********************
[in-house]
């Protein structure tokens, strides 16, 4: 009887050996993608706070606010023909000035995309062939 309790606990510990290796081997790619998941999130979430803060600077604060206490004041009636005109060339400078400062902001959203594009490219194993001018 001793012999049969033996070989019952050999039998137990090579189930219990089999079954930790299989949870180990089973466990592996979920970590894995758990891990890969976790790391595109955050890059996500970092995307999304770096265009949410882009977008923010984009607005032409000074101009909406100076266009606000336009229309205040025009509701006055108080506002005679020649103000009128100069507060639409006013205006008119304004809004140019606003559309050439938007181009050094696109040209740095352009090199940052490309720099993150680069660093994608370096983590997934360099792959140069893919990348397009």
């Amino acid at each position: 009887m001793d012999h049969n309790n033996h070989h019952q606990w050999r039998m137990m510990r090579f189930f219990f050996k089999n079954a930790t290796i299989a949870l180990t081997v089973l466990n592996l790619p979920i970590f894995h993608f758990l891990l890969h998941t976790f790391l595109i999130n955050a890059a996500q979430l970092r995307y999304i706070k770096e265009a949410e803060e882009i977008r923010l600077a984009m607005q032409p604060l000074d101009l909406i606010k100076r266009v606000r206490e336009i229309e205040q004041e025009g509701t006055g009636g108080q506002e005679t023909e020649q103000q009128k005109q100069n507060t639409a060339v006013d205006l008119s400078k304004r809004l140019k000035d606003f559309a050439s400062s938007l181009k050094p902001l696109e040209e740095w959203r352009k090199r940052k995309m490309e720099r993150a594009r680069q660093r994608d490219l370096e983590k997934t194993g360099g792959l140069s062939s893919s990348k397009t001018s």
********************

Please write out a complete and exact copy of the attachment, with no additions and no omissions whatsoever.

[in-house]
């Protein structure tokens, strides 16, 4: 009887050996993608706070606010023909000035995309062939 309790606990510990290796081997790619998941999130979430803060600077604060206490004041009636005109060339400078400062902001959203594009490219194993001018 001793012999049969033996070989019952050999039998137990090579189930219990089999079954930790299989949870180990089973466990592996979920970590894995758990891990890969976790790391595109955050890059996500970092995307999304770096265009949410882009977008923010984009607005032409000074101009909406100076266009606000336009229309205040025009509701006055108080506002005679020649103000009128100069507060639409006013205006008119304004809004140019606003559309050439938007181009050094696109040209740095352009090199940052490309720099993150680069660093994608370096983590997934360099792959140069893919990348397009």
């Amino acid at each position: 009887m001793d012999h049969n309790n033996h070989h019952q606990w050999r039998m137990m510990r090579f189930f219990f050996k089999n079954a930790t290796i299989a949870l180990t081997v089973l466990n592996l790619p979920i970590f894995h993608f758990l891990l890969h998941t976790f790391l595109i999130n955050a890059a996500q979430l970092r995307y999304i706070k770096e265009a949410e803060e882009i977008r923010l600077a984009m607005q032409p604060l000074d101009l909406i606010k100076r266009v606000r206490e336009i229309e205040q004041e025009g509701t006055g009636g108080q506002e005679t023909e020649q103000q009128k005109q100069n507060t639409a060339v006013d205006l008119s400078k304004r809004l140019k000035d606003f559309a050439s400062s938007l181009k050094p902001l696109e040209e740095w959203r352009k090199r940052k995309m490309e720099r993150a594009r680069q660093r994608d490219l370096e983590k997934t194993g360099g792959l140069s062939s893919s990348k397009t001018s």